Post Fliers on Social Media: You can also create digital fliers that you can post on your social media sites to let everyone know the show is happening.

Hand Out Actual Fliers: Musicians that were around before computers know all about going out to the clubs and handing out fliers. This type of personal touch can make you stand out in the computer age.

Call People and Invite Them:  Posting fliers on social media is effective but it’s a strategy that’s easy to ignore. Let people know you are hoping they come to your show by calling them up (or texting them) to invite them.

Support Other Bands: If you go to other bands’ shows, they just might show up at yours.

Be Social: As an introverted musician, I know how difficult it is to be social. But the more friends you have, the more likely they will be to come to your show.

Get a Good Web Site Together

A good web site will also be impressive. Make sure your web site is well designed and include professional looking pictures and content that shows you in the best light possible.

A web site that does not look professional could work against you more than it works in your favor.

Go on Tour

Touring is a great way to get your band name out there. If you take a lot of road trips and visit cities outside of your home town, chances are the brand you’re pitching to may have heard of you due to clubs advertising your shows. This will look very impressive.

In any case, when it comes to getting a sponsorship, the more exposure your band has gotten, the better.

Find the Right Brand

Once you have established yourself with a strong following, it’s time to start looking at companies to pitch to. Remember, these don’t necessarily have to be music companies. Clothing brands may also be a good choice because you can wear their clothing on stage.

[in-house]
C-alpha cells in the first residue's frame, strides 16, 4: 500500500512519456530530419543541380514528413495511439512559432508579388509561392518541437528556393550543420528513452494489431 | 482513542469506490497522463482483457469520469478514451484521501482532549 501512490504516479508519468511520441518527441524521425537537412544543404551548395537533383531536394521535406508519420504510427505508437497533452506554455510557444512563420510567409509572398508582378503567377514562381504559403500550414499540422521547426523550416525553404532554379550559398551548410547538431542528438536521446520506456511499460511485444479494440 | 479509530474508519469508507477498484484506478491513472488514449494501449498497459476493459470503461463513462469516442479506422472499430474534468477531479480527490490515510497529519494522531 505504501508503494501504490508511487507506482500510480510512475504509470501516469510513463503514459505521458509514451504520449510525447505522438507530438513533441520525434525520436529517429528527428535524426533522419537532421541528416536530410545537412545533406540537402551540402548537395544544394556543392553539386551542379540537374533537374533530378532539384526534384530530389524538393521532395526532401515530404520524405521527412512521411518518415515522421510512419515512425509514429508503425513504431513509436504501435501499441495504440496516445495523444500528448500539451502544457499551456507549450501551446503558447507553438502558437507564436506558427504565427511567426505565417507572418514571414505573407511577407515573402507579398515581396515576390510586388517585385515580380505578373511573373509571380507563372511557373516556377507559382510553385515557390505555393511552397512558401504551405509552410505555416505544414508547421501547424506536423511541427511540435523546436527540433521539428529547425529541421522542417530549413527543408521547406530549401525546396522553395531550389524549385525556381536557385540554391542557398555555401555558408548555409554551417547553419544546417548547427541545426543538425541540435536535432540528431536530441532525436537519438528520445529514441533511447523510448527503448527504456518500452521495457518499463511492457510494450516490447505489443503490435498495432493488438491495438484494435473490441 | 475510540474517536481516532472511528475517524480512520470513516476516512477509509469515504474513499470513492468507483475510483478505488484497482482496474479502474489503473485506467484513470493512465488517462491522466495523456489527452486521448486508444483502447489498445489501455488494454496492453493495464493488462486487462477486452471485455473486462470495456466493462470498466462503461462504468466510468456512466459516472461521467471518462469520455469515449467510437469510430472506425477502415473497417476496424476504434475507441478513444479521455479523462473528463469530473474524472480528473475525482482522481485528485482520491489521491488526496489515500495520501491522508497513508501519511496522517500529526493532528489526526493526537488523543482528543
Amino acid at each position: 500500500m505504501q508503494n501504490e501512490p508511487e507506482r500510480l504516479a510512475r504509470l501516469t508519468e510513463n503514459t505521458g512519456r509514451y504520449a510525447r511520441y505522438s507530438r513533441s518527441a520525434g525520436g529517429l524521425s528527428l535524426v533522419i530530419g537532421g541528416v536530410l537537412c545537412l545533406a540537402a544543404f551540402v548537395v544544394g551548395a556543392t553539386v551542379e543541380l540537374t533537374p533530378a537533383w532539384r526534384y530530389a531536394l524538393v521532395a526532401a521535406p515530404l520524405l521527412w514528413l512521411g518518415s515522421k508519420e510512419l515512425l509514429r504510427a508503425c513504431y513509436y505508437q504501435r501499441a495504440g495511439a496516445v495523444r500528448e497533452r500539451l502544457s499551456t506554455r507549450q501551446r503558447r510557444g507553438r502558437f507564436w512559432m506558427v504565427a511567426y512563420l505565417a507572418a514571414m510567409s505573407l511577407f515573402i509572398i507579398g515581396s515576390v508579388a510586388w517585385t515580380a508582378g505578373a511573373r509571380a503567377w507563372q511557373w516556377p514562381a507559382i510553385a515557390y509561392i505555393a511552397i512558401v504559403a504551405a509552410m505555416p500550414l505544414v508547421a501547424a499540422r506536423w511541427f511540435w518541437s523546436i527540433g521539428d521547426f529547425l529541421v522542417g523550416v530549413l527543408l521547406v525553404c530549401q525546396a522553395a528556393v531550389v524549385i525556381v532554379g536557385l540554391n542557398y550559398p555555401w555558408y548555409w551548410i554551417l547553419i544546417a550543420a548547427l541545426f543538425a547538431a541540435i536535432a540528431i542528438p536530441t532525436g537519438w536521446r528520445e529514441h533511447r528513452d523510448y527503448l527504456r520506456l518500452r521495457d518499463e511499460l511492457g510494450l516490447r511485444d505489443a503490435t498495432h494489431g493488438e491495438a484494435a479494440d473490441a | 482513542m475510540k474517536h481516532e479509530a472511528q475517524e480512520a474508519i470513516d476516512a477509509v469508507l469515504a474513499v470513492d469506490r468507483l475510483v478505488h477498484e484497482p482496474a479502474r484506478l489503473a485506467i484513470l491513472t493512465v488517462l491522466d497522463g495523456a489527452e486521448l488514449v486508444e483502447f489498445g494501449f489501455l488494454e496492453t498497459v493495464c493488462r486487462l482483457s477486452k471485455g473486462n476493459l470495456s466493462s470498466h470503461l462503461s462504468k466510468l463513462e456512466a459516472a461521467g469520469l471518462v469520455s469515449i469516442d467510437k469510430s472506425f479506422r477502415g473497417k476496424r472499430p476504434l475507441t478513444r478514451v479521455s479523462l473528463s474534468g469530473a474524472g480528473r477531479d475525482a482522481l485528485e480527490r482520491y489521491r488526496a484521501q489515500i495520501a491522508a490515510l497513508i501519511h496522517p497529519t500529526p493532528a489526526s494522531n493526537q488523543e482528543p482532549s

Next think of companies that you think you would fit with well. For instance, if you have a grunge band, you may want to approach a company that has a history of working with grunge artists. It your look is gothic, a brand like Coffin Case is one you may want to approach.

You must also be open minded. For instance, if you play Fender guitars and are thinking of approaching Fender about an endorsement, you’re going to have to wait in line.

There are tons of artists that use Fenders and want Fender endorsements so the chances of you getting   a sponsorship with the company are not very good. On the other hand, if you go with a boutique brand that isn’t as popular, your chances of sealing the deal increase substantially.

Get Connected

Before pitching to a company about a sponsorship, it’s a good idea to try and make some other type of connection.

If you already know someone who works at the company you’re pitching to, that’s a great way to increase your chances of getting sponsored.

Alternately, you may want to start out building a relationship gradually.

Research the company and find out about the person who is responsible for sponsorships. See if you can make a connection via social media by commenting on their posts or sending them links to articles you think they will find useful.

NAMM is another great place to make connections. NAMM is a music conference that happens once a year in Anaheim, CA and it serves as a platform for music companies to showcase new products. It is only open to people in the music industry, but you may know someone who can help you (literally) get a foot in the door.